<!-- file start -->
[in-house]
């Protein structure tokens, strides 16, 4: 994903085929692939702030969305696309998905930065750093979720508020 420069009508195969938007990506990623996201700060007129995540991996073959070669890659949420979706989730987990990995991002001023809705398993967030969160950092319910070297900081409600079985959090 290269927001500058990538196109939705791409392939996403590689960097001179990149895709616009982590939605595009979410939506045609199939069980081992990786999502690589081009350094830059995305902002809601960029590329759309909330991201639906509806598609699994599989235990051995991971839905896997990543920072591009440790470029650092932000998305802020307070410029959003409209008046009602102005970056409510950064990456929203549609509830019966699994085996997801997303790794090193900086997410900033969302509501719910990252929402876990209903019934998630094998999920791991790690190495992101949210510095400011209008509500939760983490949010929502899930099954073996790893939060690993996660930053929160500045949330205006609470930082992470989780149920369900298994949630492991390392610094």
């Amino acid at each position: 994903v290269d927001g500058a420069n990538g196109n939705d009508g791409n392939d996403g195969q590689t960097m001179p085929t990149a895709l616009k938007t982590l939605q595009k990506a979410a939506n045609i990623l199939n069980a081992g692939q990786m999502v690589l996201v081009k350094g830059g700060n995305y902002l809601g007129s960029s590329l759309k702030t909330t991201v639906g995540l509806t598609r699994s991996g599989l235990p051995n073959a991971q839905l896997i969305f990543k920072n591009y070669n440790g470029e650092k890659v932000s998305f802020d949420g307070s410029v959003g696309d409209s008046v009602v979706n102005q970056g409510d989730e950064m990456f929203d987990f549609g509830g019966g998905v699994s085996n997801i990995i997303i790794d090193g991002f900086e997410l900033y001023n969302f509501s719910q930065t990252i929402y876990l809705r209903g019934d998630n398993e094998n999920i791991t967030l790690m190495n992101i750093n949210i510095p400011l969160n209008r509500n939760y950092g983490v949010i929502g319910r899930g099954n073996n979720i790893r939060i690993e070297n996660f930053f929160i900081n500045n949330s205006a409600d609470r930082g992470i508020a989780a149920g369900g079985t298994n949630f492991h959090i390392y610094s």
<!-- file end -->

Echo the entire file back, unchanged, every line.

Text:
[in-house]
């Protein structure tokens, strides 16, 4: 994903085929692939702030969305696309998905930065750093979720508020 420069009508195969938007990506990623996201700060007129995540991996073959070669890659949420979706989730987990990995991002001023809705398993967030969160950092319910070297900081409600079985959090 290269927001500058990538196109939705791409392939996403590689960097001179990149895709616009982590939605595009979410939506045609199939069980081992990786999502690589081009350094830059995305902002809601960029590329759309909330991201639906509806598609699994599989235990051995991971839905896997990543920072591009440790470029650092932000998305802020307070410029959003409209008046009602102005970056409510950064990456929203549609509830019966699994085996997801997303790794090193900086997410900033969302509501719910990252929402876990209903019934998630094998999920791991790690190495992101949210510095400011209008509500939760983490949010929502899930099954073996790893939060690993996660930053929160500045949330205006609470930082992470989780149920369900298994949630492991390392610094």
């Amino acid at each position: 994903v290269d927001g500058a420069n990538g196109n939705d009508g791409n392939d996403g195969q590689t960097m001179p085929t990149a895709l616009k938007t982590l939605q595009k990506a979410a939506n045609i990623l199939n069980a081992g692939q990786m999502v690589l996201v081009k350094g830059g700060n995305y902002l809601g007129s960029s590329l759309k702030t909330t991201v639906g995540l509806t598609r699994s991996g599989l235990p051995n073959a991971q839905l896997i969305f990543k920072n591009y070669n440790g470029e650092k890659v932000s998305f802020d949420g307070s410029v959003g696309d409209s008046v009602v979706n102005q970056g409510d989730e950064m990456f929203d987990f549609g509830g019966g998905v699994s085996n997801i990995i997303i790794d090193g991002f900086e997410l900033y001023n969302f509501s719910q930065t990252i929402y876990l809705r209903g019934d998630n398993e094998n999920i791991t967030l790690m190495n992101i750093n949210i510095p400011l969160n209008r509500n939760y950092g983490v949010i929502g319910r899930g099954n073996n979720i790893r939060i690993e070297n996660f930053f929160i900081n500045n949330s205006a409600d609470r930082g992470i508020a989780a149920g369900g079985t298994n949630f492991h959090i390392y610094s």